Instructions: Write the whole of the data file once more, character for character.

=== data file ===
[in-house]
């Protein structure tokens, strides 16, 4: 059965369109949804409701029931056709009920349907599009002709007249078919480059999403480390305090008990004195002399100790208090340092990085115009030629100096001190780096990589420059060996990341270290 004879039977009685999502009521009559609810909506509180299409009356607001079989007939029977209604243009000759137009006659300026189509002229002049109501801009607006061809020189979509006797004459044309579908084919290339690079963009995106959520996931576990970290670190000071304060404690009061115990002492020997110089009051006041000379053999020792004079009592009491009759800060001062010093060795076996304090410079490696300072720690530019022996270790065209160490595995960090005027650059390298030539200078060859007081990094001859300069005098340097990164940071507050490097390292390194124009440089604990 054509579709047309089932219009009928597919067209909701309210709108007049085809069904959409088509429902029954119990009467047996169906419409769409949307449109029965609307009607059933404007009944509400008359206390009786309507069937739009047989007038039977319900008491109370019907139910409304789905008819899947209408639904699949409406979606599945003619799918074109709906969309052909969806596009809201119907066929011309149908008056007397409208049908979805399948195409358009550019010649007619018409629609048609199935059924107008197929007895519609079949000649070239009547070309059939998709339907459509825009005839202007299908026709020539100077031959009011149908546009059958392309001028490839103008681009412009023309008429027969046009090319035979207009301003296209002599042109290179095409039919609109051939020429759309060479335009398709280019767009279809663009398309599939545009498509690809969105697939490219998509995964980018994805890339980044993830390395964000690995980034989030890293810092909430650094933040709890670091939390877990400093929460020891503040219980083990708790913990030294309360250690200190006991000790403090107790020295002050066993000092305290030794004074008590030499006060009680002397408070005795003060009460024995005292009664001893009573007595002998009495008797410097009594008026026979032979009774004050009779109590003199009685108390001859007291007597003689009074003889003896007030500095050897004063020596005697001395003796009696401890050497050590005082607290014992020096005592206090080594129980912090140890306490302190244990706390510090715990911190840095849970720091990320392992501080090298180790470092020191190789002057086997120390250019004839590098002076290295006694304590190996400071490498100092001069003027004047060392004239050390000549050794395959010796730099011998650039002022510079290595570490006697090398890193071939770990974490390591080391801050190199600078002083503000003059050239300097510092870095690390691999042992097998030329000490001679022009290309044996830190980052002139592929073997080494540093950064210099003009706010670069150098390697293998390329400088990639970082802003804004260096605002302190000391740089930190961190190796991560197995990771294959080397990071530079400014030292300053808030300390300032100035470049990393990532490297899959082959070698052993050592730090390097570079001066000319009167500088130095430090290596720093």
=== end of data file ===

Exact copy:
[in-house]
């Protein structure tokens, strides 16, 4: 059965369109949804409701029931056709009920349907599009002709007249078919480059999403480390305090008990004195002399100790208090340092990085115009030629100096001190780096990589420059060996990341270290 004879039977009685999502009521009559609810909506509180299409009356607001079989007939029977209604243009000759137009006659300026189509002229002049109501801009607006061809020189979509006797004459044309579908084919290339690079963009995106959520996931576990970290670190000071304060404690009061115990002492020997110089009051006041000379053999020792004079009592009491009759800060001062010093060795076996304090410079490696300072720690530019022996270790065209160490595995960090005027650059390298030539200078060859007081990094001859300069005098340097990164940071507050490097390292390194124009440089604990 054509579709047309089932219009009928597919067209909701309210709108007049085809069904959409088509429902029954119990009467047996169906419409769409949307449109029965609307009607059933404007009944509400008359206390009786309507069937739009047989007038039977319900008491109370019907139910409304789905008819899947209408639904699949409406979606599945003619799918074109709906969309052909969806596009809201119907066929011309149908008056007397409208049908979805399948195409358009550019010649007619018409629609048609199935059924107008197929007895519609079949000649070239009547070309059939998709339907459509825009005839202007299908026709020539100077031959009011149908546009059958392309001028490839103008681009412009023309008429027969046009090319035979207009301003296209002599042109290179095409039919609109051939020429759309060479335009398709280019767009279809663009398309599939545009498509690809969105697939490219998509995964980018994805890339980044993830390395964000690995980034989030890293810092909430650094933040709890670091939390877990400093929460020891503040219980083990708790913990030294309360250690200190006991000790403090107790020295002050066993000092305290030794004074008590030499006060009680002397408070005795003060009460024995005292009664001893009573007595002998009495008797410097009594008026026979032979009774004050009779109590003199009685108390001859007291007597003689009074003889003896007030500095050897004063020596005697001395003796009696401890050497050590005082607290014992020096005592206090080594129980912090140890306490302190244990706390510090715990911190840095849970720091990320392992501080090298180790470092020191190789002057086997120390250019004839590098002076290295006694304590190996400071490498100092001069003027004047060392004239050390000549050794395959010796730099011998650039002022510079290595570490006697090398890193071939770990974490390591080391801050190199600078002083503000003059050239300097510092870095690390691999042992097998030329000490001679022009290309044996830190980052002139592929073997080494540093950064210099003009706010670069150098390697293998390329400088990639970082802003804004260096605002302190000391740089930190961190190796991560197995990771294959080397990071530079400014030292300053808030300390300032100035470049990393990532490297899959082959070698052993050592730090390097570079001066000319009167500088130095430090290596720093």